First, Melton is on a value contract for two more seasons. Thanks to the rookie scale, Williams and Bane are as well. Second, Tyus Jones and Kyle Anderson are both free agents. Why deal away a rotation player before knowing whether two more are returning? And then of course, there are Ja Morant’s injury concerns. Melton can’t play point guard on offense, but he can defend them on the other end of the floor, and if Jones leaves and they need to get more creative in how they run their offense without Morant, having Melton around would have been valuable. This sort of trade feels a year premature, and while the Grizzlies have a stellar draft record, if they didn’t have minutes for Melton, it’s going to be even harder for them to find minutes for their new rookies. The Grizzlies just won 56 games. They’re the deepest team in the NBA. Right now, veterans should be their priority.
The Pelicans and Spurs picked back-to-back at No. 8 and No. 9. They took a set of prospects with pretty similar strengths and weaknesses. Dyson Daniels (the No. 8 choice to New Orleans) and Jeremy Sochan (No. 9 to San Antonio) should both be excellent defenders. Daniels is a better ball-handler and playmaker, but Sochan has untapped potential in that arena as well. Both share the same weakness that would have been much more significant on almost any other team: poor shooting.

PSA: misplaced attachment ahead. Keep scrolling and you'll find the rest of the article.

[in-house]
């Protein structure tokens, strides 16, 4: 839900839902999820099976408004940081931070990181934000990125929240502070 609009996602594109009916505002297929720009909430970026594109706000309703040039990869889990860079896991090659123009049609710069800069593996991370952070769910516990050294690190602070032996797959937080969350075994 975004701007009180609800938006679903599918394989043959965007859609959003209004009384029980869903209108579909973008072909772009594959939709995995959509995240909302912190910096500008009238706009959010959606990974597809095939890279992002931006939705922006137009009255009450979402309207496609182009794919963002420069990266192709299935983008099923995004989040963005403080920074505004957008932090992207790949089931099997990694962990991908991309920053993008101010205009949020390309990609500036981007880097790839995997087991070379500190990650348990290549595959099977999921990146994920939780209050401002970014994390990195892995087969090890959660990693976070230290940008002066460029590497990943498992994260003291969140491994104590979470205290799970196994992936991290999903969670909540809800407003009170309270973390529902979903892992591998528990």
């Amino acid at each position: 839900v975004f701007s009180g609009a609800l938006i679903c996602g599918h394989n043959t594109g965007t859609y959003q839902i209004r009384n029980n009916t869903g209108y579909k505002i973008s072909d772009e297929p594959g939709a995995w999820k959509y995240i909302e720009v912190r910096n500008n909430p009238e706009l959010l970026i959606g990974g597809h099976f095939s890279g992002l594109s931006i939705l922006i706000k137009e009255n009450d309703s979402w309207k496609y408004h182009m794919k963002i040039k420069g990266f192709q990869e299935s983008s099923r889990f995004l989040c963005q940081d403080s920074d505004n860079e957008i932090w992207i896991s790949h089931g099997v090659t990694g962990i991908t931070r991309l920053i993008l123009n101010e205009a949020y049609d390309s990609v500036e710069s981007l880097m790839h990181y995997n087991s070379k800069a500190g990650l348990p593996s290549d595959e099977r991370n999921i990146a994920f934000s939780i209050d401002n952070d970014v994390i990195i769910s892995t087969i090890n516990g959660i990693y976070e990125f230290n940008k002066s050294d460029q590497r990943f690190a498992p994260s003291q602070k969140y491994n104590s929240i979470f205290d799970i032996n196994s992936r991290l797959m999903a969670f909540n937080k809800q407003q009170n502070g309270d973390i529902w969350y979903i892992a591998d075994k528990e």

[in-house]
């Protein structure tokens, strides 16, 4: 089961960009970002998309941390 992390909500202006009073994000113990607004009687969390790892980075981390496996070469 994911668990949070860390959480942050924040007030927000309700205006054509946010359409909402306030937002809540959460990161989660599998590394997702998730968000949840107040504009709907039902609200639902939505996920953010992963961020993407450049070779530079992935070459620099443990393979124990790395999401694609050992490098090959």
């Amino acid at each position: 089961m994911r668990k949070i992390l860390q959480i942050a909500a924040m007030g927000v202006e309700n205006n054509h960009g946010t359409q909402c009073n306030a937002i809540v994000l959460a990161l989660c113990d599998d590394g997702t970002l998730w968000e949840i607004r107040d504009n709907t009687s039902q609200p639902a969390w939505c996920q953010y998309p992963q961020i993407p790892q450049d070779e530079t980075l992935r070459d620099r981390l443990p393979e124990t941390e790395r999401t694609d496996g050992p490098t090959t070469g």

Here’s where the Spurs and Pelicans come in. They have the NBA’s two best shooting coaches. In San Antonio, Chip Engelland has spent nearly two decades refining the shooting motions of the youngest Spurs. Kawhi Leonard was his masterpiece, but dozens of players have come through San Antonio and left as better shooters. If he doesn’t have the title of NBA’s best shot doctor locked up, it’s because Fred Vinson has taken it. Over the past three seasons, he’s worked wonders with Brandon Ingram, Lonzo Ball, Herb Jones and others. These picks both represent an awareness of what these teams have on their staffs. The Pelicans and Spurs can afford to take risks on players that other teams can’t. To many teams, Sochan and Daniels would be very problematic fits. To the Spurs and Pelicans? They’re players the rest of the league is undervaluing due to a flaw that they are capable of fixing.